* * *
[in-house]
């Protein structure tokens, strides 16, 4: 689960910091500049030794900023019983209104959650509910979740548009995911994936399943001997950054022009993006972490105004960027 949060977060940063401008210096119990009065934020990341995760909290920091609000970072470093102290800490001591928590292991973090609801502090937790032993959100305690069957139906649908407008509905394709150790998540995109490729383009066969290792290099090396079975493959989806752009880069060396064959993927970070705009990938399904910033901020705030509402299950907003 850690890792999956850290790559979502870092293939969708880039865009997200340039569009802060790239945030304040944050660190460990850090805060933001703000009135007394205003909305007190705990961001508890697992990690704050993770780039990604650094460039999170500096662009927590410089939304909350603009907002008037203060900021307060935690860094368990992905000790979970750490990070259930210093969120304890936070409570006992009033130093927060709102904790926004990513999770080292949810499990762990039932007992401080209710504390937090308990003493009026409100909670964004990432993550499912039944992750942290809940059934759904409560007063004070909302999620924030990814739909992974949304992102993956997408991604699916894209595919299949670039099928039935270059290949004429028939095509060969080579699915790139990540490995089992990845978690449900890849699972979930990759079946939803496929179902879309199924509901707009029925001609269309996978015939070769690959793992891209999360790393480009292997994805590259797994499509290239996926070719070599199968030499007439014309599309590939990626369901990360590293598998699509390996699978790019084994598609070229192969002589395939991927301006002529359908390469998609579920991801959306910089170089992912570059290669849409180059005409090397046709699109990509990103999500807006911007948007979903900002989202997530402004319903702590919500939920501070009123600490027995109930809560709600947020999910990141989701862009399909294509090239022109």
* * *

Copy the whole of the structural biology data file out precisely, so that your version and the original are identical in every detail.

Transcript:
[in-house]
């Protein structure tokens, strides 16, 4: 689960910091500049030794900023019983209104959650509910979740548009995911994936399943001997950054022009993006972490105004960027 949060977060940063401008210096119990009065934020990341995760909290920091609000970072470093102290800490001591928590292991973090609801502090937790032993959100305690069957139906649908407008509905394709150790998540995109490729383009066969290792290099090396079975493959989806752009880069060396064959993927970070705009990938399904910033901020705030509402299950907003 850690890792999956850290790559979502870092293939969708880039865009997200340039569009802060790239945030304040944050660190460990850090805060933001703000009135007394205003909305007190705990961001508890697992990690704050993770780039990604650094460039999170500096662009927590410089939304909350603009907002008037203060900021307060935690860094368990992905000790979970750490990070259930210093969120304890936070409570006992009033130093927060709102904790926004990513999770080292949810499990762990039932007992401080209710504390937090308990003493009026409100909670964004990432993550499912039944992750942290809940059934759904409560007063004070909302999620924030990814739909992974949304992102993956997408991604699916894209595919299949670039099928039935270059290949004429028939095509060969080579699915790139990540490995089992990845978690449900890849699972979930990759079946939803496929179902879309199924509901707009029925001609269309996978015939070769690959793992891209999360790393480009292997994805590259797994499509290239996926070719070599199968030499007439014309599309590939990626369901990360590293598998699509390996699978790019084994598609070229192969002589395939991927301006002529359908390469998609579920991801959306910089170089992912570059290669849409180059005409090397046709699109990509990103999500807006911007948007979903900002989202997530402004319903702590919500939920501070009123600490027995109930809560709600947020999910990141989701862009399909294509090239022109």